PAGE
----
Waterfield Mortg. Co., Inc. v. O'CONNOR

Annotate this Case

361 N.E.2d 924 (1977)

WATERFIELD MORTGAGE COMPANY, Inc., Plaintiff-Appellant, v. Vincent E. O'CONNOR et al., Defendants-Appellees.

No. 3-1074A175.

Court of Appeals of Indiana, Third District.

April 20, 1977.

*925 Edward N. Kalamaros, Edward N. Kalamaros & Associates, South Bend, Howard L. Chapman, Bonahoom, Chapman & McNellis, Fort Wayne, for plaintiff-appellant.

Gerald A. Kamm, Doran, Manion, Boynton & Kamm, South Bend, for defendants-appellees.


Plaintiff-appellant Waterfield Mortgage Company, Inc. (Waterfield) appeals from the trial court's entry of summary judgment in favor of defendants-appellees arising from a restrictive covenant in an employment contract. On December 23, 1970, Waterfield and appellee Vincent E. O'Connor entered into an employment agreement, effective January 1, 1971, which provided, in part, as follows:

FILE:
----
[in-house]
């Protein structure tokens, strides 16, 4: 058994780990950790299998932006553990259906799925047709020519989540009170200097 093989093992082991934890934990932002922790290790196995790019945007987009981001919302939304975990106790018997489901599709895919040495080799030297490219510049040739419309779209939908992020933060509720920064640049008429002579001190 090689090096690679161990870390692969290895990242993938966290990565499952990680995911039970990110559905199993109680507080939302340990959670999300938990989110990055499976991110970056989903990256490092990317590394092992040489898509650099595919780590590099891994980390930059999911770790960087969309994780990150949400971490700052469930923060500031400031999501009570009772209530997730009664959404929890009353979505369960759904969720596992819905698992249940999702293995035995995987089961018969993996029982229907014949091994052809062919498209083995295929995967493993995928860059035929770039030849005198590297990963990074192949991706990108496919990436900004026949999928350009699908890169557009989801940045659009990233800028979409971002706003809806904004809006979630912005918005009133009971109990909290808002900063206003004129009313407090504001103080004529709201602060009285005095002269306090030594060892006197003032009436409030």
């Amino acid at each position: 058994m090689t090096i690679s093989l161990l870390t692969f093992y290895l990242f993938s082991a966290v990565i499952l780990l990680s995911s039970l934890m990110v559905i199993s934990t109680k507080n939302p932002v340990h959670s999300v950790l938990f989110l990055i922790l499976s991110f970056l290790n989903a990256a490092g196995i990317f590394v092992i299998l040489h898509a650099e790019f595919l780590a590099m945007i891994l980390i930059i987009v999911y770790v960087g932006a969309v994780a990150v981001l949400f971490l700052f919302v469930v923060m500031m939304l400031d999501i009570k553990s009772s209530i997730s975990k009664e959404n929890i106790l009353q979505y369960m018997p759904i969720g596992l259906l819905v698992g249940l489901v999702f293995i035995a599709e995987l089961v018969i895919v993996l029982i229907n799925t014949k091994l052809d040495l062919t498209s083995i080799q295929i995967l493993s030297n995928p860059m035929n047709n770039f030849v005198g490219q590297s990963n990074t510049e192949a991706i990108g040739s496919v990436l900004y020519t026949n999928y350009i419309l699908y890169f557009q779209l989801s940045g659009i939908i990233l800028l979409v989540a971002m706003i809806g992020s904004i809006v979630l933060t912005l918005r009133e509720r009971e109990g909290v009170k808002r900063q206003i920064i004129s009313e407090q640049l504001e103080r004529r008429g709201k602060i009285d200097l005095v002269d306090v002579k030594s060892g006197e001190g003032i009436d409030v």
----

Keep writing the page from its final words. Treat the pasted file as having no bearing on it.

"6. The parties agree that the Employer (including subsidiary, or affiliated corporations, or corporations in which the Employer has a controlling interest) is engaged in the mortgage banking business, in the making of mortgage loans on its own behalf, and as agent or broker for other lenders, and in the business of lending money generally, and is also actively engaged in the business of buying and selling, developing, and otherwise dealing in real estate and interests in real estate. The parties further agree that the Employer is actively engaged in its business as aforesaid, or now contemplates such activity in the near future, throughout the States of Indiana, Illinois, Ohio, Michigan and Kentucky. The parties further agree that the nature of the employment contemplated will give the Employee access to the books and records of the Employer, to the names and addresses of its customers and principals, and to the names and addresses of investors with whom it deals, and to other information which is confidential in nature, all of which would be harmful to the Employer if the same were to be divulged or become known to any competitor of the Employer, or to any other person outside the employ of the Employer, or if the Employee were to represent or be employed by any competitor of the Employer, or in competition with the Employer, or were to engage in such competition on his own behalf. As a part of the consideration for the execution of this Agreement, and to induce the Employer to employ the Employee, and to continue such employment, subject to the terms hereof, the Employee agrees that he will not, either directly or indirectly, in any manner engage in any employment or business or any activity whatsoever which may be directly or indirectly in competition with the business or affairs of the Employer. Without limiting the generality of the foregoing, the Employee agrees that he will not engage in the mortgage banking or lending business, either on his own behalf or on the behalf of any bank, insurance company, or other person, firm, association, or corporation, other than for the benefit of the Employer. It is expressly agreed that the restrictions contained in this paragraph as to the activities of the Employee shall continue and be effective during the term of employment hereunder, and for a period of two (2) years following termination of employment for any reason, after which time said restrictions shall expire. The restrictions herein contained upon the activities of the Employee following termination of employment shall further be limited to activities within the States of Indiana, Ohio, Illinois, Michigan, and Kentucky; provided, that if said restrictive provisions shall not be enforceable for any reason in any of said States, that such fact shall in no way affect the validity or enforceability of such provisions in any of the other States above mentioned. * * * "7. The Employee agrees that he will not at any time communicate, divulge or disclose for the use of himself or any other person, partnership, corporation or firm any information or knowledge disclosed or otherwise obtained by him during *926 his employment by the Employer which the latter may reasonably consider to be confidential, or in the nature of a business or trade secret. * * *."